One of the most serious emergencies we deal with in our office involves a situation where a patient's tooth has been completely removed from its socket, which is termed tooth avulsion. This type of emergency is typically sports related and involves children who experience facial trauma. For example, during a little league baseball game a boy slides into second base and realizes that his tooth has completely come out of his mouth. What is a parent to do at this point?
The first step in providing treatment is to remain calm by knowing that an avulsed tooth can be successfully replanted if certain steps are followed in a timely fashion. This injury requires immediate attention and the sooner a tooth is replanted the better its prognosis.
Make sure that the tooth involved is a permanent tooth since baby teeth should not be replanted. Handle the tooth by the crown surface (the larger end of the tooth that is more angular and not the cone shaped end).
If the root of the tooth is dirty, gently rinse in cold water, saline or milk for ten seconds and never scrub the root The best immediate treatment is to have the patient or parent replant the tooth into its socket and hold it in a position similar to nearby teeth. If this cannot be done, place the tooth in an appropriate storage medium such as cold milk, saliva, or contact lens solution (saline). Avoid storing the tooth in water.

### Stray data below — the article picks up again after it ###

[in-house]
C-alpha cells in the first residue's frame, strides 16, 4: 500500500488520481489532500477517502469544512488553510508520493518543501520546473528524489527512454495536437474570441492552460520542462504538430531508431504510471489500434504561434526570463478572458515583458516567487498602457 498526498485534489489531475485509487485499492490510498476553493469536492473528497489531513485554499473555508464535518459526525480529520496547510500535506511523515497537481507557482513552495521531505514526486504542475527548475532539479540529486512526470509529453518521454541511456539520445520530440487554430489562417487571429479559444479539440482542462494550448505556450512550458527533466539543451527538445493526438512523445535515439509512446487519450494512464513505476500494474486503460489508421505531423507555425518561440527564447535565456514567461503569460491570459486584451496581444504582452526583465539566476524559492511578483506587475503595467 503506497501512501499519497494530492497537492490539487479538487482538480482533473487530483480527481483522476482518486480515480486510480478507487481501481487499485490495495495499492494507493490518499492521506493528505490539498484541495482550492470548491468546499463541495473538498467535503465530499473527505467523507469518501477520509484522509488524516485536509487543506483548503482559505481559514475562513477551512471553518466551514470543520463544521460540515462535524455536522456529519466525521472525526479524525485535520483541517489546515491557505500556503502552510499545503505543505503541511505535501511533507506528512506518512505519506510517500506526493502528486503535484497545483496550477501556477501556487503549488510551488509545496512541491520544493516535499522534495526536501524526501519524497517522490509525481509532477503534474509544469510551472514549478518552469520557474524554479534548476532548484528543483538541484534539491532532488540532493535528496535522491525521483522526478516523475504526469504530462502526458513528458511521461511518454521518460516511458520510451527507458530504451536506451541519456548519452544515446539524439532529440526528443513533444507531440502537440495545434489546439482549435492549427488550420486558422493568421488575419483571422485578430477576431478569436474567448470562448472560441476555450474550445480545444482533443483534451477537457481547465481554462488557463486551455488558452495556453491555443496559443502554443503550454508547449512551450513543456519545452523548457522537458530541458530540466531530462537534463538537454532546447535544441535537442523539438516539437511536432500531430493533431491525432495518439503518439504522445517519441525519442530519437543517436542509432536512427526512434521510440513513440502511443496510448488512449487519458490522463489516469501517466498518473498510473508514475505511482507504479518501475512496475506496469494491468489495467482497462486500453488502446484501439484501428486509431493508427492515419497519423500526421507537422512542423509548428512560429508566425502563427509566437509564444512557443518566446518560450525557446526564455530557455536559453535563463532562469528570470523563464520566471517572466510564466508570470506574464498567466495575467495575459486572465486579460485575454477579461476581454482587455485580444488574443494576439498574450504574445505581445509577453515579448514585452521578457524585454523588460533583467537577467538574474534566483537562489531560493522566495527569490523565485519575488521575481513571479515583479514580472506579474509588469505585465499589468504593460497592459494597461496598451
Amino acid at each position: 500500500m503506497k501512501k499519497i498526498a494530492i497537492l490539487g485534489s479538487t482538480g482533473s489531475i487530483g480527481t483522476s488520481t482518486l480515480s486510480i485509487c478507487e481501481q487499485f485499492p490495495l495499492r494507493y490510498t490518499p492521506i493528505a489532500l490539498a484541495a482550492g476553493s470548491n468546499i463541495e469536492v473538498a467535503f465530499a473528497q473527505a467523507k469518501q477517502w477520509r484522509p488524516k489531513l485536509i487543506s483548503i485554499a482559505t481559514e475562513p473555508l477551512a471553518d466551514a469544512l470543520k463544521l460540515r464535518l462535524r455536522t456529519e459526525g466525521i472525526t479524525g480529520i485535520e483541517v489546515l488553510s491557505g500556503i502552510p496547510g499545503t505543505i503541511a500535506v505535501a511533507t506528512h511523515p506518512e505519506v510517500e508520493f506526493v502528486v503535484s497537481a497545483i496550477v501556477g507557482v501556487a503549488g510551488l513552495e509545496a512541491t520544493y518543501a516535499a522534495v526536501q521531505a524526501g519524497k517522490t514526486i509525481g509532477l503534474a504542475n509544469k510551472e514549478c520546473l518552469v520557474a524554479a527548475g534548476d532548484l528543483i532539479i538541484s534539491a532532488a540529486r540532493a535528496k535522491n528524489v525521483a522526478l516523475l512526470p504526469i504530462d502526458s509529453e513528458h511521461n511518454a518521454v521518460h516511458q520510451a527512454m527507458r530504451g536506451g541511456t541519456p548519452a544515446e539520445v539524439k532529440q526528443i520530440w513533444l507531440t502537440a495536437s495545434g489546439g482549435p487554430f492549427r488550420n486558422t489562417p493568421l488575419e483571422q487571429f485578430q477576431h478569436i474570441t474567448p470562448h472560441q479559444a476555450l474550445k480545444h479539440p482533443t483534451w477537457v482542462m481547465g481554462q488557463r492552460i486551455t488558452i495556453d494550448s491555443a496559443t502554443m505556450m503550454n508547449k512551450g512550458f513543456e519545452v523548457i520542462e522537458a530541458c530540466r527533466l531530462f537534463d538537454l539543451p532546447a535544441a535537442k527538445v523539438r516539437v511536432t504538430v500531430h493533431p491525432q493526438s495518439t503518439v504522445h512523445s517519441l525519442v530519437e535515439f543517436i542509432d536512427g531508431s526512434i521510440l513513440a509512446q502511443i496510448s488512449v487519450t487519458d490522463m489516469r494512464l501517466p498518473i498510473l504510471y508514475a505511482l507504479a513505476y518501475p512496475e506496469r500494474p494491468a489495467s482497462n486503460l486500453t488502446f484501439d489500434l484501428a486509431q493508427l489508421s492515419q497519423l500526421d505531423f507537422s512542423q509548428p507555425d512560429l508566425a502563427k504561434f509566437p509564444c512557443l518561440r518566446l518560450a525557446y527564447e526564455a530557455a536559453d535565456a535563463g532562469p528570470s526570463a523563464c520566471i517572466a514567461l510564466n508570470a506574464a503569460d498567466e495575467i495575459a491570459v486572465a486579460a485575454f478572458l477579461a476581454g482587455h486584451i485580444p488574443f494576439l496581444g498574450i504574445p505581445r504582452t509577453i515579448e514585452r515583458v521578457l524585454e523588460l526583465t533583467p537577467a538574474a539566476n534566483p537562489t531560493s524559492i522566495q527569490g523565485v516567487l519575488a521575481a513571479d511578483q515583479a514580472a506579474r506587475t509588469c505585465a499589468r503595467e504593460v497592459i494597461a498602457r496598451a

Furthermore, parents, nurses and coaches can prepare themselves for this situation by having Hanks Balanced Salt Solution, popularly known as "ToothSaver", readily available in a first aid kit. ToothSaver is the ideal tooth medium formulated to keep an avulsed tooth viable for as long as 24 hours.
Once in a suitable storage medium, immediately call your dentist as further treatment will be necessary. Remember to remain calm and attempt to see your dentist within the hour.